Plotting your customer journey is affected by the behavioural psychology of the team doing the mapping. Learn the top 10 biases that can mess with your outcomes.

When you and your team set out to plot your customer journey, the map you create and the journey you paint will be affected by the behavioural psychology of yourself and each of the team members involved in mapping the journey. Cameron Gunn explores the top 10 biases that can mess with your outcomes.

Customer journey mapping has always been full of good intentions. You get support from your boss and from your colleagues. You get your hands on useful research. You run a brilliant workshop. And everyone is excited about the big step you’ve taken towards becoming more customer obsessed.

But despite all the good work that you’ve done – things tend to kind of just fizzle out. So, we asked ‘what gets in the way of effective customer journey mapping?’.

Turns out a big reason sits at the heart of what we do: your own, and your colleague's built-in biases.

There is a long-standing temptation in B2B marketing to think of ourselves and business stakeholders as purely rational people. The reality is very different. People are irrational.

The reasons why people think and act the way they do in business workshops and decision making teams are heavily impacted by their own inherent biases.

Top 10 biases at play in a customer journey mapping workshop or process

There are literally hundreds of cognitive biases that impact our how we think, how we behave, and how we make decisions. We’ve identified 10 you need to be mindful of for your next customer journey mapping exercise.

1. Confirmation bias

We tend to seek information that confirms rather than contradicts our view.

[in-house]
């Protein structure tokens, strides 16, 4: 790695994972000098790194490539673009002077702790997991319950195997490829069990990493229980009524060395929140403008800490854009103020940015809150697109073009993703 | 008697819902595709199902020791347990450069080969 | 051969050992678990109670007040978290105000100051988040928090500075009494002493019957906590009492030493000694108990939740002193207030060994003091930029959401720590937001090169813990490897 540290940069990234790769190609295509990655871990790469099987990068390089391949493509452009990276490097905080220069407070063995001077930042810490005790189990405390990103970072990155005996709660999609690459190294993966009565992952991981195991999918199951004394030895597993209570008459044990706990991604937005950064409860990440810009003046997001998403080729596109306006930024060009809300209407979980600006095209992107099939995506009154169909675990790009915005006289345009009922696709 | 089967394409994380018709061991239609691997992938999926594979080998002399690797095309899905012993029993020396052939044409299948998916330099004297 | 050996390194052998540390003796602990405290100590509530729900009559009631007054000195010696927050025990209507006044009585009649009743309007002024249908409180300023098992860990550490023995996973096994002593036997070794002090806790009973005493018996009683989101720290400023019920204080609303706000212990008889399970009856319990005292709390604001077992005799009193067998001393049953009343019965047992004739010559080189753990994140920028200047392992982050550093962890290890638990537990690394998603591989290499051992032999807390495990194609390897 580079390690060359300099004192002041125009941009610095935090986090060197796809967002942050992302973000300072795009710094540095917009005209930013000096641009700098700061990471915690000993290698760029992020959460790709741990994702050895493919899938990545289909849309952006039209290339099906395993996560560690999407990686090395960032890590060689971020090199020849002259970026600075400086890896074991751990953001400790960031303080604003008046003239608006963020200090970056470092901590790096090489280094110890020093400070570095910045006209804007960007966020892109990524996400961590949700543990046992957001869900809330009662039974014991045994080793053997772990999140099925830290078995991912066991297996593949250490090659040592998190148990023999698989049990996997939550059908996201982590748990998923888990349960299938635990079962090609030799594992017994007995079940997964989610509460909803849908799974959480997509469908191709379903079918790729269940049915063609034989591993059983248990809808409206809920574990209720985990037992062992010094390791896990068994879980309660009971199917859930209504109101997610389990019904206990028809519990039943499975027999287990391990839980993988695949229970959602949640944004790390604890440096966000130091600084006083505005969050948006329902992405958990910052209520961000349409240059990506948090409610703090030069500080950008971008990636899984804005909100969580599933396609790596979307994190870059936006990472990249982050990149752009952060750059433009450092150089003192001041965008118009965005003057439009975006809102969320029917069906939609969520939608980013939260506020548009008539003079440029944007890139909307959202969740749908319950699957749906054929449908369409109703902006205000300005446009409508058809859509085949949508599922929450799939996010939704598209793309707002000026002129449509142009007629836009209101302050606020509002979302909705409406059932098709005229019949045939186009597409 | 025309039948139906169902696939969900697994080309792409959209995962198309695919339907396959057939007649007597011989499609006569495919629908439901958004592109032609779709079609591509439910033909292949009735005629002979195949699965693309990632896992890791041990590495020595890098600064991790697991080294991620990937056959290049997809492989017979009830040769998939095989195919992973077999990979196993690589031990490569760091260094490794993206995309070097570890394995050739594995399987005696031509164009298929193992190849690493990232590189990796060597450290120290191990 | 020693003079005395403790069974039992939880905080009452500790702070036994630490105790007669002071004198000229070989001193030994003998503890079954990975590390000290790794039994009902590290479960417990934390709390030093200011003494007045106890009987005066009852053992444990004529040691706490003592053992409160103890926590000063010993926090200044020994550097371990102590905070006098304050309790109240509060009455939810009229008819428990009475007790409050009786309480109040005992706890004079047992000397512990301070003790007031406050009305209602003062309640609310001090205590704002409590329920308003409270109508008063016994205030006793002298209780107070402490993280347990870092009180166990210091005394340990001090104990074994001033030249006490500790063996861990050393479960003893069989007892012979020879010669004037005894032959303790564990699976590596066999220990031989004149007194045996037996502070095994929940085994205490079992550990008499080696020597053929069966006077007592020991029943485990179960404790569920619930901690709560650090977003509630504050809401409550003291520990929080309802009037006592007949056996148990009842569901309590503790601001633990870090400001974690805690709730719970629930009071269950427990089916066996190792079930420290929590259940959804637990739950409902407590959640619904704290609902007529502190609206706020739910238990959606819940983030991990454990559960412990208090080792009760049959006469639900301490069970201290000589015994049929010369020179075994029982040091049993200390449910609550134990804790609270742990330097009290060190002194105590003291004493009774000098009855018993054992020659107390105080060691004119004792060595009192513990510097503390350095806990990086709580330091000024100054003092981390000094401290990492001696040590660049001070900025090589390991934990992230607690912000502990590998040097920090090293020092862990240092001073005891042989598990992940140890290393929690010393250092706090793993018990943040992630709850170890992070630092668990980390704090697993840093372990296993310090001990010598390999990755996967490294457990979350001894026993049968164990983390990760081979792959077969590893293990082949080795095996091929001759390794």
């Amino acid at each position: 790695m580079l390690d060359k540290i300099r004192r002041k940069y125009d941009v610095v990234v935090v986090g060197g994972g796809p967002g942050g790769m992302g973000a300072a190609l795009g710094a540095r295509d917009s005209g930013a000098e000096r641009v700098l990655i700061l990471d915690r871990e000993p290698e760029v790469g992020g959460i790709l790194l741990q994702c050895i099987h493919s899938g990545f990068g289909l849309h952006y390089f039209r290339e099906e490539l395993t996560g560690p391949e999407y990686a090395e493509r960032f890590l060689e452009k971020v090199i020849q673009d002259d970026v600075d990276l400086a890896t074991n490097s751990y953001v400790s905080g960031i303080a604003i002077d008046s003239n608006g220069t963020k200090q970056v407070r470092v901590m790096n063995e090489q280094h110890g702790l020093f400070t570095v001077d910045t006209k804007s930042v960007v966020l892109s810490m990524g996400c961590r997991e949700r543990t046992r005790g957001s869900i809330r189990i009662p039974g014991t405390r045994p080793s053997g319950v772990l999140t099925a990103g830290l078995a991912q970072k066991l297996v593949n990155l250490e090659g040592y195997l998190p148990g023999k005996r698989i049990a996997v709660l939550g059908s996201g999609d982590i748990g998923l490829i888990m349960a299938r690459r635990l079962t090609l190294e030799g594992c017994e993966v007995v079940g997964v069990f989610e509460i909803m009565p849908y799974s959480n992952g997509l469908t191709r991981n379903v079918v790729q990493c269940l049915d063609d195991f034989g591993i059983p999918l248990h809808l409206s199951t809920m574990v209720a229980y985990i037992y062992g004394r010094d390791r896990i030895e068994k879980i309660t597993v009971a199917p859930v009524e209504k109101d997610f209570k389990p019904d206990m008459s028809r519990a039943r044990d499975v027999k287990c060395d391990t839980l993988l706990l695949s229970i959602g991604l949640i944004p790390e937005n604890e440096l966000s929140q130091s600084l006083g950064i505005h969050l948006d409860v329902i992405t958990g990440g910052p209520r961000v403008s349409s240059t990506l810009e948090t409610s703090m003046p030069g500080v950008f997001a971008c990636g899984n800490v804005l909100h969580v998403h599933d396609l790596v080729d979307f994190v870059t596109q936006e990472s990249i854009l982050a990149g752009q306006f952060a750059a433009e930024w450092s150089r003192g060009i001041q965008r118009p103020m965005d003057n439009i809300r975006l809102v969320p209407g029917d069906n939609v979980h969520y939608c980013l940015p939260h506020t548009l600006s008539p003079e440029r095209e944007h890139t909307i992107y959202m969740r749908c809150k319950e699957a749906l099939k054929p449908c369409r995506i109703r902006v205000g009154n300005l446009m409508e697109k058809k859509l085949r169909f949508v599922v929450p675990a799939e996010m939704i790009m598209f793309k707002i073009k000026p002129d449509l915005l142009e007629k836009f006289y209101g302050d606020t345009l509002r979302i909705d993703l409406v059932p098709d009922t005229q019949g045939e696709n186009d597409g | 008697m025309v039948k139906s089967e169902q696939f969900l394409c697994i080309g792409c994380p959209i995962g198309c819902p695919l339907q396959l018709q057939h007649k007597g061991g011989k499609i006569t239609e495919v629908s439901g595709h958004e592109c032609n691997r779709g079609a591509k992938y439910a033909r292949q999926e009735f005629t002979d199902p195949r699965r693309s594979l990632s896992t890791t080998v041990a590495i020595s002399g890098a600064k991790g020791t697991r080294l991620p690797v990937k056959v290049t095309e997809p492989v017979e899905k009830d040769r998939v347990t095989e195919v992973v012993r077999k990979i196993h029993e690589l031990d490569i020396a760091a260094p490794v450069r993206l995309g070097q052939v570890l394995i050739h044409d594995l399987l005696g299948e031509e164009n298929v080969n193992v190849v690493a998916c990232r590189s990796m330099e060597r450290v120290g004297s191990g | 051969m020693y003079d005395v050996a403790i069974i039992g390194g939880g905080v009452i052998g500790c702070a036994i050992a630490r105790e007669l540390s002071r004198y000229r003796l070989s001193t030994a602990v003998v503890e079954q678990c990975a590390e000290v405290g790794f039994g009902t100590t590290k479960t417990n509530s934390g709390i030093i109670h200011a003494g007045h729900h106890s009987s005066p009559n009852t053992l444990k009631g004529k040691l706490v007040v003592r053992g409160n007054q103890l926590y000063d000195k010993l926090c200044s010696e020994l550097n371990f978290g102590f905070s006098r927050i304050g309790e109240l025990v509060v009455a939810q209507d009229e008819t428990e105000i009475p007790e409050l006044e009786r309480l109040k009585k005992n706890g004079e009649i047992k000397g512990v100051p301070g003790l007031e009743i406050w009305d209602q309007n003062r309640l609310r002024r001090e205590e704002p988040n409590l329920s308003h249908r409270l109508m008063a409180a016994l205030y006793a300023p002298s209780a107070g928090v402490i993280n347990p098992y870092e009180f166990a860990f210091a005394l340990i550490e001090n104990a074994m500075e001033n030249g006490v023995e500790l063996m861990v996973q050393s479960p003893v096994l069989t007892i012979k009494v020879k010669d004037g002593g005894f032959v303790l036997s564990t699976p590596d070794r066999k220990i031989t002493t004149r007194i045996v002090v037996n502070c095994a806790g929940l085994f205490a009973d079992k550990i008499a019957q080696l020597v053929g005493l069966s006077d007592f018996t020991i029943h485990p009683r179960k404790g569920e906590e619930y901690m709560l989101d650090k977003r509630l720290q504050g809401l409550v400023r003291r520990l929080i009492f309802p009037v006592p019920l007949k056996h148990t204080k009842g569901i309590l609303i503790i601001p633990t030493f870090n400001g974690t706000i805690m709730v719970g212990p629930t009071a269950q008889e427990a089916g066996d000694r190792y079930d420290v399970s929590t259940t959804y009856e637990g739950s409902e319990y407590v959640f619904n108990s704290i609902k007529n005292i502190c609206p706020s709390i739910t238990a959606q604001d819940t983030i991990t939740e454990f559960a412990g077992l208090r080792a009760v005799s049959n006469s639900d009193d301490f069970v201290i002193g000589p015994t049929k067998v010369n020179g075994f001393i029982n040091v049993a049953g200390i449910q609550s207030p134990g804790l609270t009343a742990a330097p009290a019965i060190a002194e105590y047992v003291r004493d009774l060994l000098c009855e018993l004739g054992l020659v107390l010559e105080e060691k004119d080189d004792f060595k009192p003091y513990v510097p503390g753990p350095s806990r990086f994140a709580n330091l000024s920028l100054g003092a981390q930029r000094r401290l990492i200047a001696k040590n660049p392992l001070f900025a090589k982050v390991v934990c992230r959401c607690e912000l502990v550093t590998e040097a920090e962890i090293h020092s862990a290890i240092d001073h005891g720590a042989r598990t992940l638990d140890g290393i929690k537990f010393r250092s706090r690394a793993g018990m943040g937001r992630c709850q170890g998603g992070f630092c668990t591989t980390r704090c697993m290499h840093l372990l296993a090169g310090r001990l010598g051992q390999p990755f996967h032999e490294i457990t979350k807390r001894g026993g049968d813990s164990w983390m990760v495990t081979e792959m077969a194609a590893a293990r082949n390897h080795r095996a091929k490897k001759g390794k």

In the age of Google, we can quickly find things that validate our opinions. This is a problem with a team or individuals mapping a customer journey, as those involved can simply jump on anything that confirms their beliefs.

During the process, constantly challenge yourself and the group by asking ‘what are all the reasons our assumptions are wrong?’. By putting yourself through this rigour, you will avoid simply confirming existing individual and organisational beliefs.

2. Authority bias

The tendency to attribute greater accuracy to the opinion of an authority figure.

This is a particularly important bias as the customer journey mapping process involves multiple levels of seniority, from both customers and colleagues. 

You need to create conditions so that a variety of people can meaningfully contribute. Follow a process that ensures both junior and senior people can participate at the same level and ensure that all voices are heard.

3. The Dunning–Kruger effect

The tendency for unskilled individuals to overestimate their own ability, and the tendency for experts to underestimate their own ability.

Think of this as the little brother of imposter syndrome. I’m sure you’ve met people along the journey who are absolutely confident in their ability, even in the face of conflicting evidence. And while we can’t easily fix them, we can do something about experts underestimating their ability.

By giving your subject experts a defined and recognised role, you’ll create a space where their colleagues will lean-in to what they say. Publicly name your experts and define their role so that everyone is clear on the value that they bring.

4. Information bias

The tendency to seek information even when it cannot affect action.

As marketers, we’re always on the lookout for more data. And while our ability to collect data has never been greater, we’re not always brilliant at turning it into something useful.

Make sure that you’re not drowning in data. By adding restrictions to the research phase of your process, such as limiting the time you spend researching for example, you’ll make sure that you focus on the most relevant information, and not get distracted by interesting but useless data.